June 19th, or "Juneteenth," commemorates the day in 1865 when news reached Galveston, Texas that all enslaved people were free (over two years after slavery had already been abolished). This year, Juneteenth National Independence Day was declared a federal holiday! We've put together some great resources for kids, parents, and educators looking to learn more about this holiday's important history. Check them out: Videos: Juneteenth | All About the Holidays from PBS Kids (Grades K-5). Description: "Each June we celebrate the end of slavery in the United States in 1865. Across the country, family and friends gather to celebrate and learn more about the history and experience of African Americans before and after slavery." Animation Series: What is Juneteenth? (#AtlantisBuild) from the Atlantis School For Gifted Youngsters animation series on YouTube. Description: "In this Atlantis School For Gifted Youngsters animation series we discuss Juneteenth, its History and importance." Juneteenth (Spanish Explanation) from Steph OH on YouTube. Description: "HAPPY JUNETEENTH!!!! I made this quick and simple video for our Spanish speaking older gen. to understand this special holiday. Treat this more as a conversation starter, for ex. how July 4 isn't a celebration of freedom for everyone esp. not for Black people in this country. Or how we need to push to make it a national holiday." *NOTE: This was made before Juneteenth DID become a national holiday! Articles: Juneteenth from Britannica Kids (with read-aloud feature!) A Juneteenth Celebration from Time for Kids Books: 14 Children’s Books celebrating Juneteenth from Colours of Us. Description: "19th of June is Juneteenth! Also known as Juneteenth Freedom Day, it commemorates the abolition of slavery in Texas, and more generally the emancipation of enslaved African Americans throughout the Confederate South. On June 19th 1865 the Union soldiers brought the news to Texas that the war had ended and the slaves were now free. Browse this list of beautiful children’s books celebrating Juneteenth, for Elementary School, Middle School and High School..."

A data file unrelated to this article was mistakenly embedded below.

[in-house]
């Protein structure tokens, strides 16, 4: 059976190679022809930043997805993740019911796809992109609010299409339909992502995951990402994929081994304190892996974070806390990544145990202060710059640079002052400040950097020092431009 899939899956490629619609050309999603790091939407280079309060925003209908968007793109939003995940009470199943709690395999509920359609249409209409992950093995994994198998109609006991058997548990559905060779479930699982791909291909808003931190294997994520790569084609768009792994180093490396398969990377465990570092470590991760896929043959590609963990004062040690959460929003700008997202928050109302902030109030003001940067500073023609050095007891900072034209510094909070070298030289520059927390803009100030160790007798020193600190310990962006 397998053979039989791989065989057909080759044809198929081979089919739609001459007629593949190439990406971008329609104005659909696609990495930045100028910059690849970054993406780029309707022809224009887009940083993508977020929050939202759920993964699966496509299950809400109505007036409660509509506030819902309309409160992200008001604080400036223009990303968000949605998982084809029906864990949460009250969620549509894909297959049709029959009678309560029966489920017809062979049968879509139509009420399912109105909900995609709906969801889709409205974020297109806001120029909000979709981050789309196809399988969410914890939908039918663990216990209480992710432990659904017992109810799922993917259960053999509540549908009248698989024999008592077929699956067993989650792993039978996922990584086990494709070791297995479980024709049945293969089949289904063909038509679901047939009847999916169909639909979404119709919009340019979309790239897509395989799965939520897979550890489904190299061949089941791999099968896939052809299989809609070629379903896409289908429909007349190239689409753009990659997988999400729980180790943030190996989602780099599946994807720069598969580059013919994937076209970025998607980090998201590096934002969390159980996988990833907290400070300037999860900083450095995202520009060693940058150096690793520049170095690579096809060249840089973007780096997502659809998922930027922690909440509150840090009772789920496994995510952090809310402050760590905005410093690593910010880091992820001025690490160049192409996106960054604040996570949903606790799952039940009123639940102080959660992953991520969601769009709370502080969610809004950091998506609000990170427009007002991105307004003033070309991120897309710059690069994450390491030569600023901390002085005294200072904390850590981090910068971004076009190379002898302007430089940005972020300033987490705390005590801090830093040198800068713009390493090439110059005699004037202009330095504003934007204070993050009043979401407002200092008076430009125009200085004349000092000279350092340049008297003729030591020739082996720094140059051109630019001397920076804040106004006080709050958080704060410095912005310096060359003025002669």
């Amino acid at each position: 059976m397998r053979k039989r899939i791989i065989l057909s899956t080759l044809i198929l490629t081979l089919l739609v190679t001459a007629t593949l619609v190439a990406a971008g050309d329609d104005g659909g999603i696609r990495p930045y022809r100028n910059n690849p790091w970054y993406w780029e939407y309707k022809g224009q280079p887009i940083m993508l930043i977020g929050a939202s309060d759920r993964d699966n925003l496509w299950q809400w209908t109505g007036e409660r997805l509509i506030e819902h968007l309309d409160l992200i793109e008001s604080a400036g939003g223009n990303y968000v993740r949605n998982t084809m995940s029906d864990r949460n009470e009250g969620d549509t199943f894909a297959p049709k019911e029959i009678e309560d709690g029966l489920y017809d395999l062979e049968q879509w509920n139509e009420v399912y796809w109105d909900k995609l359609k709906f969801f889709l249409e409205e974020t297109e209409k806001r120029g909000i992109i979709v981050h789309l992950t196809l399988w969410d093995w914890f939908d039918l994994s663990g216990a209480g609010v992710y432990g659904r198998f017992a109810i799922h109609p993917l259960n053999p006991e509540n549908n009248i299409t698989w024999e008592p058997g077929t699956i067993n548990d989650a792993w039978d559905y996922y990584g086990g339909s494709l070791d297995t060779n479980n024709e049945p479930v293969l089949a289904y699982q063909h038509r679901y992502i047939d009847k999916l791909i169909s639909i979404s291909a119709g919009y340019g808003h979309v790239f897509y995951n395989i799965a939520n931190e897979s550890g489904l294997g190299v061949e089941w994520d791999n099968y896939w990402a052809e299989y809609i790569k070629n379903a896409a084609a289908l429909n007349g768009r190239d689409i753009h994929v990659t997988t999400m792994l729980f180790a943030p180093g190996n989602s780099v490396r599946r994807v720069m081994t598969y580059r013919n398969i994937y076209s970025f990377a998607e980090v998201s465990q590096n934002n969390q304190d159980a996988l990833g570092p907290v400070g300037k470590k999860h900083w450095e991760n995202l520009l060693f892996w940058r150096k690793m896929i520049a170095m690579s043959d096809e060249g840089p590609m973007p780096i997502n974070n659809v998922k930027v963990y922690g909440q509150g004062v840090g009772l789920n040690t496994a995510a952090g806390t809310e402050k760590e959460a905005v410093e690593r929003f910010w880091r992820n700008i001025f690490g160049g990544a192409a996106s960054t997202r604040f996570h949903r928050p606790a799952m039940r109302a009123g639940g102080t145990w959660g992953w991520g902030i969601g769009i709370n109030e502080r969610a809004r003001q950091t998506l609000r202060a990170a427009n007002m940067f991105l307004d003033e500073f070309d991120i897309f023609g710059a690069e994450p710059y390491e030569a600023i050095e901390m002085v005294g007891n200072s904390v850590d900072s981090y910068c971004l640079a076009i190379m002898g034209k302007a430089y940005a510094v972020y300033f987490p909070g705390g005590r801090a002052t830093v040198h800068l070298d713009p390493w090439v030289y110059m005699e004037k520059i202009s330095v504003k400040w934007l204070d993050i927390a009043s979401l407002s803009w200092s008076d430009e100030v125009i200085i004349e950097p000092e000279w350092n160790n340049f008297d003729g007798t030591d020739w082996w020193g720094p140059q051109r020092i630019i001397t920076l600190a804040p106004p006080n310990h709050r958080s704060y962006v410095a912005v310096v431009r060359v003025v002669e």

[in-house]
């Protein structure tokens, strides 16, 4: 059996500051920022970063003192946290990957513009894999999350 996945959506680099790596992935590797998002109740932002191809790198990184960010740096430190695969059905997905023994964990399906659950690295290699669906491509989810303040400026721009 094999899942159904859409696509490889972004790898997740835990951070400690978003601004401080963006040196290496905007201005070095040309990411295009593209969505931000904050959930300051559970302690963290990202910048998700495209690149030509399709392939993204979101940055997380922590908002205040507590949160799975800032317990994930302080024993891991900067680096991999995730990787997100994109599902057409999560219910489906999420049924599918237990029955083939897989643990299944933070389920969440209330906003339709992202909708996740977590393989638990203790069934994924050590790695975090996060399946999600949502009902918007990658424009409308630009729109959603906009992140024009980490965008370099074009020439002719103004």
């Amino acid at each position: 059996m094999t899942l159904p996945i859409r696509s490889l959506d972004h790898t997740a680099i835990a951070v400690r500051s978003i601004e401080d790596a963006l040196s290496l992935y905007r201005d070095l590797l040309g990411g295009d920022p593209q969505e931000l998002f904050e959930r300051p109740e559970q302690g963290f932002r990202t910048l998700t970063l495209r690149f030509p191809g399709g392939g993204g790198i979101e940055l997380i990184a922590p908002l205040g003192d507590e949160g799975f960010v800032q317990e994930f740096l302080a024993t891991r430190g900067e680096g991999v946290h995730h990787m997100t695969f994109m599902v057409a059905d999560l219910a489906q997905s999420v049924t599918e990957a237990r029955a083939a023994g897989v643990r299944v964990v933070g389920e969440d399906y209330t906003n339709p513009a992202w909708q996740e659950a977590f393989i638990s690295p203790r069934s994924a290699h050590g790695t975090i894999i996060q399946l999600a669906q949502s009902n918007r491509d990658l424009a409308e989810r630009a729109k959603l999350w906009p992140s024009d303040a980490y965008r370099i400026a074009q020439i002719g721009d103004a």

More
Father's Day DIY Storybook

Father's Day DIY Storybook

Aren't handmade and thoughtful gifts from kids the best? Download this printable booklet that you can make with your child for Father's Day! Hearing what children love and appreciate most about a parent is always heartwarming. Scroll to the bottom to download the PDF - print at home or send to a print shop (be sure to print double sided). Have a Happy Father's Day!

More
Mother's Day DIY Storybook

Mother's Day DIY Storybook

Looking for a thoughtful gift for a mother or mother figure? Download this super-cute booklet that you can make with your child. It's always heartwarming to hear the things that children appreciate and recognize! Scroll to the bottom to download the PDF - print at home or send to a print shop (be sure to print double sided). Have a Happy Mother's Day!

More
Crafts & Play Inspiration for Infants & Toddlers

Crafts & Play Inspiration for Infants & Toddlers